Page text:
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Drivers face £2,500 fines from new AI cameras already being used by police

Drivers face £2,500 fines from new AI cameras already being used by police

They're already being used by police forces up and down the country

Fines totalling thousands of pounds could be coming your way if you get caught by new AI cameras being used across the United Kingdom.

At the end of 2023, brand new two-way speed cameras were brought in across the country that have been leaving drivers not even knowing if they've been caught.

Tech company Jenoptik has been responsible for developing the VECTOR-SR cameras, which operate 24/7.

But it's not the only technology advancement being taken up by those trying to make sure the rules of the road are obeyed by all motorists.

Right now, a total of 10 UK police forces are currently using the even newer AI cameras.

Currently being run as a trial period, the artificial intelligence in the cameras will make sure drivers and their passengers don't get away with breaking the law.

The AI can automatically detect if a motorist is breaking rules such as using their mobile phone at the wheel or if anyone in the vehicle isn't wearing a seatbelt.

The cameras are also linked to every UK police and Driver and Vehicle Licensing Agency (DVLA) database, so checks on car tax and insurance can also be carried out.

An example of the AI cameras in use.
National Highways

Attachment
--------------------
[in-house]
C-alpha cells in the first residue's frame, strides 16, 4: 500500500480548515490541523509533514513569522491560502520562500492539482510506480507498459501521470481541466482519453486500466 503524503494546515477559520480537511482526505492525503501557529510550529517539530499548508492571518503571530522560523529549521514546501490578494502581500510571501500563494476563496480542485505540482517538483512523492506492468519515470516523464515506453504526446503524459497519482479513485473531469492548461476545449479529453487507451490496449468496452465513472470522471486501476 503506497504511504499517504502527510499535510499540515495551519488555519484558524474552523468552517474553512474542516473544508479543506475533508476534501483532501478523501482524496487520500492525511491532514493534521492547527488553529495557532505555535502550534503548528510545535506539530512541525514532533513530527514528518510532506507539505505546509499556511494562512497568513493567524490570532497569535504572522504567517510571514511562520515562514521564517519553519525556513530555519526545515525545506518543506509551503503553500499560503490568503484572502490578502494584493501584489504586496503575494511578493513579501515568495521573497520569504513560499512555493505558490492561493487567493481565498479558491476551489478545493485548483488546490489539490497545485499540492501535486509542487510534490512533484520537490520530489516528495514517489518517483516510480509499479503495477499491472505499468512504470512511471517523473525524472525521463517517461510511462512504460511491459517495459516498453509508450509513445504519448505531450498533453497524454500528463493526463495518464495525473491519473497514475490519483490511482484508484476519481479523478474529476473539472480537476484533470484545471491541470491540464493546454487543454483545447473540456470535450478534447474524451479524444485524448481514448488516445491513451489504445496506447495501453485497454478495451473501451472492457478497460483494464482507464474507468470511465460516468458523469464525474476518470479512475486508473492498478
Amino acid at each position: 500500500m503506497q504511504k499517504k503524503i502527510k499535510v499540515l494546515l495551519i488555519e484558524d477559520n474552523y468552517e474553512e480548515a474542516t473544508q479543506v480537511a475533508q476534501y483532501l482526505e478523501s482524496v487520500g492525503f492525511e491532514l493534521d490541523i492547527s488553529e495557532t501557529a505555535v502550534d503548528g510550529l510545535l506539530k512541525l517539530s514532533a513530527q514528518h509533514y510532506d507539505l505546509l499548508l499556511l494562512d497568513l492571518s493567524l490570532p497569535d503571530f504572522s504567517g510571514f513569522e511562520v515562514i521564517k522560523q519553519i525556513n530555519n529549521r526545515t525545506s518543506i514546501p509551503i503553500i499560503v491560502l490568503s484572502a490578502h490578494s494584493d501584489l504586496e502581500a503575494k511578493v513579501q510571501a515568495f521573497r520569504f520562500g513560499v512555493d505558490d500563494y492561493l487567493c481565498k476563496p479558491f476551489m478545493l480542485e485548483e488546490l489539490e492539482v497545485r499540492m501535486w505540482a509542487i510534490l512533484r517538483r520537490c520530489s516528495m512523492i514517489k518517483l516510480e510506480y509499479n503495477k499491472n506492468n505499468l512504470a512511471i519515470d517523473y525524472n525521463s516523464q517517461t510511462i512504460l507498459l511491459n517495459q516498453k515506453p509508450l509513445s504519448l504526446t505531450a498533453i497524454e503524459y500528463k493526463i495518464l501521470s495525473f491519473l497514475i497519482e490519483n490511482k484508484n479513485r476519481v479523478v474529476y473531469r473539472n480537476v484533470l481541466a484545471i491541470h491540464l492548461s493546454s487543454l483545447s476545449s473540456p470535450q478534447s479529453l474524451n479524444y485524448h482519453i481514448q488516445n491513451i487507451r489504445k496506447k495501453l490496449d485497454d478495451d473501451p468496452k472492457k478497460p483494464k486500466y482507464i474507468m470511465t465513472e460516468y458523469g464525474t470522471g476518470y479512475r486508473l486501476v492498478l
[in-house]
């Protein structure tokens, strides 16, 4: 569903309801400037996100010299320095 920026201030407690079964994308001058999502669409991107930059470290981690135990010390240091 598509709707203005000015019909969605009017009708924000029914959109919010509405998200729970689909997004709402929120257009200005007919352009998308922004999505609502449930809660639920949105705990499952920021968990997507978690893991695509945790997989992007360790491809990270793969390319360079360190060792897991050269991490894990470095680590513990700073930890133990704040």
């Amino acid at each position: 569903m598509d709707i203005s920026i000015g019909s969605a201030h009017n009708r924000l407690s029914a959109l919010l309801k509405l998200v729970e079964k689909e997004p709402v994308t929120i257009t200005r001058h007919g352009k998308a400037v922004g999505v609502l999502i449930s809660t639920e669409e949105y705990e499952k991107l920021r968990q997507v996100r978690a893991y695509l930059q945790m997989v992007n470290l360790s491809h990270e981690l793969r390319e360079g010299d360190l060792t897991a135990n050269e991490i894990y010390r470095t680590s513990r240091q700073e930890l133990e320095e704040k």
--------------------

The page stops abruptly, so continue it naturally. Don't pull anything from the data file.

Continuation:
The police forces taking part in the trial are Durham; Greater Manchester Police; Humberside; Staffordshire; West Mercia; Northamptonshire; Wiltshire; Norfolk; Thames Valley Police; and Sussex.

National Highways Head of National Road User Safety Delivery Matt Staton said that the introduction of such technology 'will make people seriously consider their driving behaviour'.

He added: "We will continue to invest in technology that could help make sure everyone using our roads gets home safe and well."

Experts at AbsoluteReg are now warning exactly what they means for motorists.

They explain that drivers found using a phone could be fined £1,000, rising to £2,500 if you were caught while driving a lorry or bus. It comes with six penalty points and being banned from driving.

Motorists and passengers caught not wearing a seatbelt could be given an on-the-spot penalty of £100, rising to £500 if found guilty in court.

What the cameras can catch.

Jake Smith, director of Absolute Reg, said: “The cameras can spy inside a vehicle to catch law-breaking drivers and send their details to the police. The implementation of the new AI technology may seem like another ploy to get money from motorists, but introducing them is a positive step forward in making Britain's roads safer.

“The cameras should make drivers think twice before driving dangerously, and reduce incidents where people are killed or seriously injured. Motorists should expect other police forces across the UK to be rolling out these AI cameras and should ensure they are always driving safely and following the rules of the road.

“We expect the AI camera system will be deployed nationwide promptly once proven successful in police trials and catch out thousands of offenders.”

The AI cameras are part of a trial that is running until March 2025.

There are plans for the technology to be fixed to gantries for the first time giving an unobscured view of all lanes.

During the trial period, enforcement of any motoring offences caught by the AI cameras will remain a matter for individual police forces.

Featured Image Credit: National Highways / RAC

Topics: Cars, Crime, Driving, Money, UK News, Technology, AI